Anecdotal evidence is all I have. My wife works above an estate agents (not connected) and shares facilities.

    One bloke in the football team is buying and another has a mortgage quote ready to go.

    I take the points made by Martin Armstrong, in an earlier article, and do not discount this government making more economic gaffes. I’m not selling my gold just yet! House prices can in many ways be impacted by government meddling, as Growler says.

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  • stillthinking says:

    There are so many adverse trends that previous cycles haven’t had.

    What about the baby boomers? They are about to stop working but their retirement funds are shot to pieces. Increased taxes affecting disposable income as government debt about to spike beyond all reason. Any recovery in employment in the private sector being offset by redundancies in the public sector (to avoid ruin). A price shock on exports if the world recovers before the UK ( seems likely to me). Possible spike in emigration. Productivity losses in certain sectors as skilled workers retire but can’t be replaced by media study graduates. UK/London losing pre-eminence as a financial services global leader. Possibility of an inflationary spiral (maybe that helps houses, maybe of course people run to another currency). Change-of-use for commercial property, government building programmes contributing to supply. Declining rents. Increasing council taxes. Realisation that property income/appreciation is subordinate to currency devaluation. Possible legal restrictions on lending multiples. Personal debt. Changing to a net importer of oil as North Sea production runs down. Two billion people coming on stream as resource competitors. I could go on…..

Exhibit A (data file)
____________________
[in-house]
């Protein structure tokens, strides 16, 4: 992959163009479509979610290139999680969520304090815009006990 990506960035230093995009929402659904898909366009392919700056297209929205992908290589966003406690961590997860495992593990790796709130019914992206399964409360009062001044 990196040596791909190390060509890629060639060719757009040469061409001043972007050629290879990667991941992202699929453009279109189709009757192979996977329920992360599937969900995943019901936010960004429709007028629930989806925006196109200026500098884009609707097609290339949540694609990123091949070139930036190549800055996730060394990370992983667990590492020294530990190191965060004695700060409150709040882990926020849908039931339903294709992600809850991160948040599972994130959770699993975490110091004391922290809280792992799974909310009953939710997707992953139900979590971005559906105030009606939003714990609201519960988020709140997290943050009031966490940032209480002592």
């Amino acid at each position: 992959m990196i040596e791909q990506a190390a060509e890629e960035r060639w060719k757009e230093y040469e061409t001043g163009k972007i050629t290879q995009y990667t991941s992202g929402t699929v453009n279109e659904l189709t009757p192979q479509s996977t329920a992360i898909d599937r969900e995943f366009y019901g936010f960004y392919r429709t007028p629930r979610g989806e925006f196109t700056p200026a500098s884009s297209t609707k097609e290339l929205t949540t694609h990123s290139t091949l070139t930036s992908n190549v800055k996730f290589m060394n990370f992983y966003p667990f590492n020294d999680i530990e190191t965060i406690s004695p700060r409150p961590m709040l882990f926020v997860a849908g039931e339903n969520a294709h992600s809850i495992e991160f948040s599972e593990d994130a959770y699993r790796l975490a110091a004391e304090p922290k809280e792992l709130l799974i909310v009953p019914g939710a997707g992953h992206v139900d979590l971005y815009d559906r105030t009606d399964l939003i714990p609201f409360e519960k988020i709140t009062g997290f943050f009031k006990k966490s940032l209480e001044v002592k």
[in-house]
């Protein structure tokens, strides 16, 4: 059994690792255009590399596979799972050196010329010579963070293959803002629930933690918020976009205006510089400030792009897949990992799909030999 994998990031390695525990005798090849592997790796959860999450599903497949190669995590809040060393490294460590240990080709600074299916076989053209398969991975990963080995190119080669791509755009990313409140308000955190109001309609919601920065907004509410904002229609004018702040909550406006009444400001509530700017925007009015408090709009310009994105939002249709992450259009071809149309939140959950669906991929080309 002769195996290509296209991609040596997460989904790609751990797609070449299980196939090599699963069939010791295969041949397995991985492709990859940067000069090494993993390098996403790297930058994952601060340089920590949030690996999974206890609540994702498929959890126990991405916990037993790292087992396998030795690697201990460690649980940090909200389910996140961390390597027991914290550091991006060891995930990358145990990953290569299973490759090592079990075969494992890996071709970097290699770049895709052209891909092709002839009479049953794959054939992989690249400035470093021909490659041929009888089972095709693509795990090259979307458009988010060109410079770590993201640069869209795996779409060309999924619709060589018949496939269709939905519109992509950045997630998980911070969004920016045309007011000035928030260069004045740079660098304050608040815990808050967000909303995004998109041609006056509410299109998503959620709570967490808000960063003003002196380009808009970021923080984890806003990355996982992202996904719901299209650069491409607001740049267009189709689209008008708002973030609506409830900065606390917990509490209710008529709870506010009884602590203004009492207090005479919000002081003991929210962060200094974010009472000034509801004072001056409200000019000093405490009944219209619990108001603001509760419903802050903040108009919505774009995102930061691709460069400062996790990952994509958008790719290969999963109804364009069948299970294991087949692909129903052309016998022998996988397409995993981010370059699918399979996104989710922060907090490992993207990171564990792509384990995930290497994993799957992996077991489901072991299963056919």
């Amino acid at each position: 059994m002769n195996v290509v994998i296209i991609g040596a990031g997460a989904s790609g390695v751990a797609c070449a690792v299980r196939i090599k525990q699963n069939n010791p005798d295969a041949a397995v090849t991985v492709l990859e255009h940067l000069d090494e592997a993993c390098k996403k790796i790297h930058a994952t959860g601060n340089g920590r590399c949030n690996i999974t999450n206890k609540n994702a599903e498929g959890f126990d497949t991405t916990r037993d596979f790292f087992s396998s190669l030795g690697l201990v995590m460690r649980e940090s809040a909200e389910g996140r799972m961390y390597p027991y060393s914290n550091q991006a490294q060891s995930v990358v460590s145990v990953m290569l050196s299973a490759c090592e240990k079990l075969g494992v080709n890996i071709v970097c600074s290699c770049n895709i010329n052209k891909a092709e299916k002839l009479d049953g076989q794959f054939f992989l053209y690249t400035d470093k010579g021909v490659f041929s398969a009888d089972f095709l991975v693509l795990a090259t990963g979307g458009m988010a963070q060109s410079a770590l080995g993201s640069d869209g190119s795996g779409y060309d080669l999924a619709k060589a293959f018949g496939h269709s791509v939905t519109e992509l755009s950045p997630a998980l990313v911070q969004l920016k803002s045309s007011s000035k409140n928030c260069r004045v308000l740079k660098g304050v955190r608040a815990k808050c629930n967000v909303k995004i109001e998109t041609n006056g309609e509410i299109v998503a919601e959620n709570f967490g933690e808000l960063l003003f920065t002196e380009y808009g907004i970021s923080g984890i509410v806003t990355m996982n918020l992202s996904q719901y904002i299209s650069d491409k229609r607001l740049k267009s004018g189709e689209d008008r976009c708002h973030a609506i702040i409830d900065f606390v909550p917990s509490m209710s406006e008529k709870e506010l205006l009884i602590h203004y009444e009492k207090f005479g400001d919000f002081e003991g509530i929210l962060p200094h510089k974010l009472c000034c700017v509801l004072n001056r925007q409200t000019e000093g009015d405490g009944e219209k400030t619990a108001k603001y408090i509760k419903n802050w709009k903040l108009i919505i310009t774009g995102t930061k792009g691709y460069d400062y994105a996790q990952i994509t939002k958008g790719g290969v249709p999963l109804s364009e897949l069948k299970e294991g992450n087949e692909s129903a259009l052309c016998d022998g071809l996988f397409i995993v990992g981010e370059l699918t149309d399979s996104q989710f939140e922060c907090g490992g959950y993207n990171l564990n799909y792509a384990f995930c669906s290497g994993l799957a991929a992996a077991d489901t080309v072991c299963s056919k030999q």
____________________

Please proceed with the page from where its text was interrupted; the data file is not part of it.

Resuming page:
Finally, the fact that declining prices are a self-reinforcing trend.

    I don’t think the collapse in asset prices has even got started yet. This is just blowing the foam off the top of the beer.